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Travel

A weekend in Michigan: Exhibitions, Robots, and MSU

A few weeks ago, I made my first trip to Michigan and traveled from Detroit to East Lansing to visit my collaborator, Rebecca Tegtmeyer at Michigan State University. She and I have been working together remotely since 2013 researching design collaboration & technology, and have been developing collaborative drawing robots since about 2015. You can see some previous posts about our research here:

Expanding the Robot Family: An update in collaborative drawing tools and speculating future design possibilities

Exploring the Wild and Weird on Vancouver Island with Design Inquiry

Since we published and presented work last year, we have been working on many types of technical upgrades to our drawing robots including enhancing movement and drawing capabilities through physical (hardware) and digital (software) development. We are also developing interface upgrades with new drawing functionalities. With so many new developments going on, this past year has been a divide and conquer sort of year, where the main goal has been to prototype and test as many new robots and drawing platforms as possible.

Sweet Tea, one of Rebecca’s new robots (built in collaboration with partner Tom Nelson), was recently featured at the Eli and Edythe Broad Art Museum in the MSU Faculty Triennial show. Sweet Tea is the first robot in the family to be featured in a gallery space and she can receive texts from museum-goers (and anyone really who has her number) and responds to them by drawing. Either forward, back, right, left, she responds to commands and draws on the canvas in real-time. The result becomes a series of collaborative drawings between all participants who engage with the project.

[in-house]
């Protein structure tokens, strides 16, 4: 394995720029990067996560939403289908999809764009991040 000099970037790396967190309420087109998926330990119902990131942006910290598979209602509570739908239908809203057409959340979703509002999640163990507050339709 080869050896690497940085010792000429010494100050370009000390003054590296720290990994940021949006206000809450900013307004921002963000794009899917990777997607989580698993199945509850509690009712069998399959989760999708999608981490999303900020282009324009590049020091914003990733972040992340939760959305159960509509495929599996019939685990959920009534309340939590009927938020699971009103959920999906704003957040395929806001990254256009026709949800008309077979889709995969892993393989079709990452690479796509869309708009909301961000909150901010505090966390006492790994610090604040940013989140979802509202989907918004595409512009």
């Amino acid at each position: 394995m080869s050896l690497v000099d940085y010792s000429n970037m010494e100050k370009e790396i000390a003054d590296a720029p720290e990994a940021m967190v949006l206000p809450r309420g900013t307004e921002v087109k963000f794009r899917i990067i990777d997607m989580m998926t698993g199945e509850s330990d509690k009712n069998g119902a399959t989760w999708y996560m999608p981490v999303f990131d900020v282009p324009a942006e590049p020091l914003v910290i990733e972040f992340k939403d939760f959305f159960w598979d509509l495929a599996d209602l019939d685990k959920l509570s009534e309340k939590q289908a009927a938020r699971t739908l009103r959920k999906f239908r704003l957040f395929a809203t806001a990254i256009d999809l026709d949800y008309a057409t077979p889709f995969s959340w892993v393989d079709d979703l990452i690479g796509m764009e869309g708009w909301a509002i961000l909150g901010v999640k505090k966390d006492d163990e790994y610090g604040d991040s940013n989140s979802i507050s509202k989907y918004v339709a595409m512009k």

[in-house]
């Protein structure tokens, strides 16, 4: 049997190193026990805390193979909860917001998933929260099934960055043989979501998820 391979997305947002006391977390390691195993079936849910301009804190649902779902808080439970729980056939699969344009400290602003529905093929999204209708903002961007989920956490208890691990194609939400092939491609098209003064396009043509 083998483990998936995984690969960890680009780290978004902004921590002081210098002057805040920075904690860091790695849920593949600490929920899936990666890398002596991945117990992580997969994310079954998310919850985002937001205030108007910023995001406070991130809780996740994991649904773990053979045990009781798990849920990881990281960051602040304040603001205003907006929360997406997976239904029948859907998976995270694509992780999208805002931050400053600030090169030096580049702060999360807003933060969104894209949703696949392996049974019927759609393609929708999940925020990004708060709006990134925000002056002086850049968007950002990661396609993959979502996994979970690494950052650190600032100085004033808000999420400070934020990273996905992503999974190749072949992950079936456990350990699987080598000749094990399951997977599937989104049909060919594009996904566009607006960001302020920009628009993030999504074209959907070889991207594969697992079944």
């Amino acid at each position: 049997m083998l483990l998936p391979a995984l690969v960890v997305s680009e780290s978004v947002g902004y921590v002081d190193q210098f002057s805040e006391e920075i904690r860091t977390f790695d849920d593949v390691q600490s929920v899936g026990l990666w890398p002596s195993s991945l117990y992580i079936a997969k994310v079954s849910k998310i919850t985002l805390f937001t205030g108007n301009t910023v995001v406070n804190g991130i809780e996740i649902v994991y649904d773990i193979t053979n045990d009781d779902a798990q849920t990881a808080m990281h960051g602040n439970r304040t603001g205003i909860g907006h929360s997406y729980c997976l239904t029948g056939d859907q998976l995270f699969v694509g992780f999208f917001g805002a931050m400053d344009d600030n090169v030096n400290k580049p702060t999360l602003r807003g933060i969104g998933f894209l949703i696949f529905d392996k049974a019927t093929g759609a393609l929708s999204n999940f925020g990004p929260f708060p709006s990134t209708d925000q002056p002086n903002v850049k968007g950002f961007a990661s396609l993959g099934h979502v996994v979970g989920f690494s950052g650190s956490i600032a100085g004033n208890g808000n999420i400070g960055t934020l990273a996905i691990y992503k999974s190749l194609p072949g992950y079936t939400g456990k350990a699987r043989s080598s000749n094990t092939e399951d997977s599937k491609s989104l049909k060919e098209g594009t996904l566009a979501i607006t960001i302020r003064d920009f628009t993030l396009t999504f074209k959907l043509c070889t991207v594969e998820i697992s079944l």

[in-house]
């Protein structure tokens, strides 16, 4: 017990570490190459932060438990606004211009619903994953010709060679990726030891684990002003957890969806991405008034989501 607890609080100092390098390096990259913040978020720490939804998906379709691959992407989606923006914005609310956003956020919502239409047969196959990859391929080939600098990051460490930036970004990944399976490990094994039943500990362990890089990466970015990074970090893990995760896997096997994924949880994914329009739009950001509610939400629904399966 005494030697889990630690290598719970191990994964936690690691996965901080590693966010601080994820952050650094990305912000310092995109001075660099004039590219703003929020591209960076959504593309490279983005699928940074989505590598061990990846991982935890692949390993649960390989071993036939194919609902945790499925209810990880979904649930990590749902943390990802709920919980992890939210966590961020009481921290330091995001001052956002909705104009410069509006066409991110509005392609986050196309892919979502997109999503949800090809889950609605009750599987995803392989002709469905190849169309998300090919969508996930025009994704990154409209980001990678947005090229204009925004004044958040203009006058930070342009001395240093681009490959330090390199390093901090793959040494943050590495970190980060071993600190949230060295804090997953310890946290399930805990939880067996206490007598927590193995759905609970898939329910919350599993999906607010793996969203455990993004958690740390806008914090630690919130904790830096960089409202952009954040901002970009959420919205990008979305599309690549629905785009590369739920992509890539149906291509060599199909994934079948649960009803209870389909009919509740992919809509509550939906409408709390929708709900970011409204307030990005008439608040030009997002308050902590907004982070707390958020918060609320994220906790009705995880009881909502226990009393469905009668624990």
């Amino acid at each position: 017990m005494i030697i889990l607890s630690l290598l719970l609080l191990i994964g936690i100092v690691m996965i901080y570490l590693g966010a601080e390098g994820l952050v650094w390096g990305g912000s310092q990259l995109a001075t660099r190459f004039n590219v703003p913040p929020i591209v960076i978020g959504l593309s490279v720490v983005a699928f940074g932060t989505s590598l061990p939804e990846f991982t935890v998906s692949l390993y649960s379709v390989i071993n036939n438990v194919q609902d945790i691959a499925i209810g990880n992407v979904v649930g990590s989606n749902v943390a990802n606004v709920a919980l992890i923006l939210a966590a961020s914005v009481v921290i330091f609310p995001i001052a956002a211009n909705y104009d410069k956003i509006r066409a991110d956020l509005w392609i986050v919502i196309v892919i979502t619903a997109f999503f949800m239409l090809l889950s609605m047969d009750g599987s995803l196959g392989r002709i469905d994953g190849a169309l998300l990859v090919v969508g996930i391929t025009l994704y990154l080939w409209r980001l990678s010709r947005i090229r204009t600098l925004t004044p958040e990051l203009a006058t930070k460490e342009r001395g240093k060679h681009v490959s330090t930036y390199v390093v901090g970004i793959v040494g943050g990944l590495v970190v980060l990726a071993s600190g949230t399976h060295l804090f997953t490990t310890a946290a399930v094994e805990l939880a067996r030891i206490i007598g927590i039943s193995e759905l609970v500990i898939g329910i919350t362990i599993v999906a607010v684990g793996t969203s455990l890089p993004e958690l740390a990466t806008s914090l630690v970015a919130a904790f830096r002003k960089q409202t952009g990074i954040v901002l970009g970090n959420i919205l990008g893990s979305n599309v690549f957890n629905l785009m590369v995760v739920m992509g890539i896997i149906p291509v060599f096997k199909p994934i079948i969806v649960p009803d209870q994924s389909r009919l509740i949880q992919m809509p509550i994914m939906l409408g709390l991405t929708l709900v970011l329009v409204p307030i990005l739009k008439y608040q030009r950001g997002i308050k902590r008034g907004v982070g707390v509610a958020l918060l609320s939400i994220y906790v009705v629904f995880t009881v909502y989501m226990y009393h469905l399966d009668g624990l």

With some institution funding, I was able to travel to MSU for the opening reception, and we met with Michelle Word, Director of Education, Brian McLean, Manager of Public Programs, and Meghan Zanskas, Museum Educator: K–12 and Family Programs to discuss the possibilities of a robot workshop for the upcoming “Future Lab,” part of MSU Science Festival, focused on STEAM education.

During my visit, we also spent some time in Detroit and walked along the Riverfront Conservancy, looking across the river to Canada. We stopped in the historic Guardian Building to admire the art deco architecture and rode through Tyree Guyton’s Heidelberg Project.

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Public Art Energizes Atlanta’s Creative Culture at Flux 2010

As a designer and an artist, I’m always trying to see work in and around Atlanta whenever possible that is inspirational and fun. Sometimes it can be difficult to see everything going on in town… there are so many events, shows, and exhibits that you really have to pick and choose what to check out. And of course, sometimes I miss things that I should probably go see… but not last night!

Over in the streets of the Castleberry Hill Art District, a one-night public art celebration ensued throughout the spaces of downtown Atlanta, presented by Flux Projects. The streets were immersed with art and people and the community was alive with passion! The event, called Flux 2010, included large and small-scale projections (like the escaped zebra), beautiful dance performance and music (I loved the white tutu’d dancers and the flutist with the stop frame animation backdrop). There were just so many wonderful pieces including more light installations, multi-media projects, and public interactions. There was even a room filled with fog that delighted the senses!

For a listing of the artists and projects presented at Flux, click here.

You can gauge a bit more about who Flux Projects is and what they are about by reading their mission statement below. Overall, fantastic night… Good art and great energy!

“Flux Projects supports artists in creating innovative temporary public art throughout Atlanta. The organization produces new platforms for artistic experimentation that engage a broad audience in their daily lives, beyond the walls of traditional arts venues. We challenge artists to make exceptional, surprising work that inspires Atlanta and fosters an awareness of the richness and diversity of the city’s creative culture.”